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I like the idea of seasteading. The idea that you could solve all political problems by not solving them. Simply up-anchor and move. If the community is split, split the community. There needn’t even be any animosity. The whole thing can be an amicable, even mutually beneficial, arrangement.
You see where I’m going with this?
In all honesty, I don’t want BCH to fork. That would be annoying. I use BCH regularly for online purchases. I love it. Having total control of your own money is not possible outside crypto. Sure, you can hoard objects of value, but spending them is challenging. A fork would make either or both coins less widely accepted and greatly diminish their value. At that point, some of us might be inclined to think that the whole thing is more trouble than it’s worth and just jump ship to another coin.
Fork-talk keeps cropping up (and yes, I realise the irony here). Any disagreement, any misunderstanding, any ambiguous response or even any delay in response. FORK INCOMING! No sooner has one issue been laid to rest than another pops-up. I won’t recap the grievances. You already know them. Besides, it will be something new next month.
All of which leads me to a regrettable conclusion. Vin Armani is right.
[Pause for sad refection]
I don’t know if Vin is a wise sage who understands cosmic cycles or he is just in all the right Telegram groups. Maybe he is the infamous ‘controlled opposition’ or maybe he just understands people as well as code. Doesn’t matter. It doesn’t matter whether the entire thing is orchestrated by the enemies or P2P cash or just the result of honest yet fundamental disagreements between well intentioned parties. Sure, drama is part and parcel of decentralisation, but it also deters would-be users, devs and entrepreneurs. Forks solve the problem, but at a cost. Eventually, you fork yourself into oblivion.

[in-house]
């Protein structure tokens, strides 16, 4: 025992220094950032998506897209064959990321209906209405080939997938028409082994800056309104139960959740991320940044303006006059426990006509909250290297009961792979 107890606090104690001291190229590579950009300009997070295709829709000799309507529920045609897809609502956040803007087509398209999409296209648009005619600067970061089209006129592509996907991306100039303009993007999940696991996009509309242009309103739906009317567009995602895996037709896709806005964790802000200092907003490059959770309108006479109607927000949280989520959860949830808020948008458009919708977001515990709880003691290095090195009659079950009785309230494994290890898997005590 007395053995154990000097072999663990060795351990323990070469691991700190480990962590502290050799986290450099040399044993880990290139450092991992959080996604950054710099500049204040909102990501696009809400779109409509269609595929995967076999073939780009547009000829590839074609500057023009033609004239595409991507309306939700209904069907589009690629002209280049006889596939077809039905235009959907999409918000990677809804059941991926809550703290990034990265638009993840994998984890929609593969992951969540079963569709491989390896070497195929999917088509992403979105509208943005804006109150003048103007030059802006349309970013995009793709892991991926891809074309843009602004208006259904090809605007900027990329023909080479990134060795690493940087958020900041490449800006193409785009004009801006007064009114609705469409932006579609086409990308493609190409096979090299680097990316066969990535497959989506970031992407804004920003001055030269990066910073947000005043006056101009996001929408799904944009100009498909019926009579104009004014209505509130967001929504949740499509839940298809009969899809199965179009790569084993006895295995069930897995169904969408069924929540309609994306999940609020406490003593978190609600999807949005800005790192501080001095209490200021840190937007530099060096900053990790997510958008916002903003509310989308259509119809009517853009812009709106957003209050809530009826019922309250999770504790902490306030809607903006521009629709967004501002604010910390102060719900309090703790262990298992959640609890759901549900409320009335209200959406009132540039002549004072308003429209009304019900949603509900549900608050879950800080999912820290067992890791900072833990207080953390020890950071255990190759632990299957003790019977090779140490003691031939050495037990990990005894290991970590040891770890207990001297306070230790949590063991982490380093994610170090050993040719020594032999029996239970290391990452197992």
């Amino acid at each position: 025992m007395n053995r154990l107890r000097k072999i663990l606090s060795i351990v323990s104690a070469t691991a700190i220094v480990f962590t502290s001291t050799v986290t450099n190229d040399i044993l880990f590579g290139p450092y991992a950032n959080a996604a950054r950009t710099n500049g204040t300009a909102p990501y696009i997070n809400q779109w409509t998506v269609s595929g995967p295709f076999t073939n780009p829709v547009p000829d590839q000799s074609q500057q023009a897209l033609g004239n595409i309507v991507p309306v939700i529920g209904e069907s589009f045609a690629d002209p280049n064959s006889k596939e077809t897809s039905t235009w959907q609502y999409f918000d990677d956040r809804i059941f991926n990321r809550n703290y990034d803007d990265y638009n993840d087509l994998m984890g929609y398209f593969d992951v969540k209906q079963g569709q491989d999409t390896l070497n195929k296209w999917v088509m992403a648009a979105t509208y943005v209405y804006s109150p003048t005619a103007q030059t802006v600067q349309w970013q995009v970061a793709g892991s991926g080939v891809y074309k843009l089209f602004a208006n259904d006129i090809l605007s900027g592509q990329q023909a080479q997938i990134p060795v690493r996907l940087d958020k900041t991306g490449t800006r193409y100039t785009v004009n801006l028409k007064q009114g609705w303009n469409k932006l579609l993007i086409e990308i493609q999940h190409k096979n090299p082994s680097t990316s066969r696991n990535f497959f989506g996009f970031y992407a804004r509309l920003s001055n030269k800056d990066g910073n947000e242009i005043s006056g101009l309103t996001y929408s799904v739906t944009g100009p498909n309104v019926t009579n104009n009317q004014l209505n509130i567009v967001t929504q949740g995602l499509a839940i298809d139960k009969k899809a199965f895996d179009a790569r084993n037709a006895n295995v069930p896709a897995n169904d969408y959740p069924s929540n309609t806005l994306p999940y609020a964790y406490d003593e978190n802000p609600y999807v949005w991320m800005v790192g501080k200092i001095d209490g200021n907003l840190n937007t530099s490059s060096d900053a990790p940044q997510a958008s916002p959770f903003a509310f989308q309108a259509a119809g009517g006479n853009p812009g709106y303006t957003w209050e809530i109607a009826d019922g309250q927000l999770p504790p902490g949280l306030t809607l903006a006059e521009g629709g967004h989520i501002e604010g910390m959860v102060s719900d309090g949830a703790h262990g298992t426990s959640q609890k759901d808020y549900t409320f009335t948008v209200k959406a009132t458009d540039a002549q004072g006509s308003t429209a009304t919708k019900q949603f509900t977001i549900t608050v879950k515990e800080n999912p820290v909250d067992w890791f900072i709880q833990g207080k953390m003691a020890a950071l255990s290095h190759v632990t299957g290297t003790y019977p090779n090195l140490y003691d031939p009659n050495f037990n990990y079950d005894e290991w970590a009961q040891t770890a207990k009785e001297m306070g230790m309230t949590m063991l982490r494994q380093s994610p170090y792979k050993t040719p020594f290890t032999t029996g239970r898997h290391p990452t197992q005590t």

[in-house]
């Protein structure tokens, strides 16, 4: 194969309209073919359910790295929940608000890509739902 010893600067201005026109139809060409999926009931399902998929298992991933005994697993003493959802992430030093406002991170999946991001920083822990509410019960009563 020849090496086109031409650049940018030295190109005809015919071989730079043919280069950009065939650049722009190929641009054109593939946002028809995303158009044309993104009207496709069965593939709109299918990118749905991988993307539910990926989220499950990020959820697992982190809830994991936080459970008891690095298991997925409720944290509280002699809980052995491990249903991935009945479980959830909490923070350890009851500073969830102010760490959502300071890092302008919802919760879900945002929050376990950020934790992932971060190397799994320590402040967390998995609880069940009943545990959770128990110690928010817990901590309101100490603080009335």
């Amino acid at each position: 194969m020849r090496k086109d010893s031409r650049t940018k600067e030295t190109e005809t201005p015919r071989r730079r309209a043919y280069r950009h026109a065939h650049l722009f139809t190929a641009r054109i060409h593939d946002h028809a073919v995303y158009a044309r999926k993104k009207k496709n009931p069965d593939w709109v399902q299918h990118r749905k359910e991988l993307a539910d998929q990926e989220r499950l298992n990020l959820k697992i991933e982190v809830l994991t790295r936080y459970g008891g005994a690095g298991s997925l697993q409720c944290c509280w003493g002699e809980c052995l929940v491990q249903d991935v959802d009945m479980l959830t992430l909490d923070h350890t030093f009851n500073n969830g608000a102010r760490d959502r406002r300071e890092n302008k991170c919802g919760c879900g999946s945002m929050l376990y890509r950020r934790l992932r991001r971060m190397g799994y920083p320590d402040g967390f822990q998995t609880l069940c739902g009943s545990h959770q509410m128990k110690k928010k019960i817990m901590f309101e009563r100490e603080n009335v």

The solution… a forklet.
Note: I am using the term forklet instead of fork which implies a new or duplicated money supply, or sidechain which requires interoperability. Interoperability would be great, but likely not easy, so I do not want to commit just to be shot down for technical reasons.
Like two beasties occupying the same rung in an ecosystem, two nearly identical coins might find themselves in competition. Competition is in general a good thing, but when the real competition is fiat, it’s a distraction. A straight fork will benefit no-one but exchanges (and maybe Calvin). So let’s not do that. Instead let’s create something that complements BCH, but also liberates us from the problem of dev capture.
So what should we do?
Fork the code, not the chain. Forks damage a coin by halving the network effect and doubling the money supply. Instead, let’s keep the money supply constant. One way to accomplish this is by burning BCH to create coinbase Edit: new coins on the new chain. Miners of that chain would need to reference the main BCH chain too for this to work. Challenging, but doable.
To give community members more control over the fledgling forklet, it needs a new hashing algorithm. Something GPU friendly (remember, in the absence of block reward, mining would be for fees only).
Capitulate to a quantum of dev capture on BCH. Yup, that’s a tough one to swallow. But no point doing all this then continuing to fork-talk about BCH. We will get our genuinely decentralised forklet. We can still use a stable and widely accepted BCH chain to transact with. Have our cake and eat it.
Imagine that the defining characteristic of the BCH community - incessant drama - could be channelled in such a way as to actually grow the ecosystem, not split it.
Power and profit coalesce. This is as true in cryptocurrencies as it is in politics and society. If you are fighting this trend then you are swimming against the tide. In fact when I finally accepted this was when I got interested in seasteading. Decentralisation requires a continual breaking away. A shedding of the old skin. You have to keep moving forward. Keep evolving.
Just don’t salt the earth behind you.
…hmm. Maybe I am sounding too Vin Armani-ish so perhaps it’s time to stop…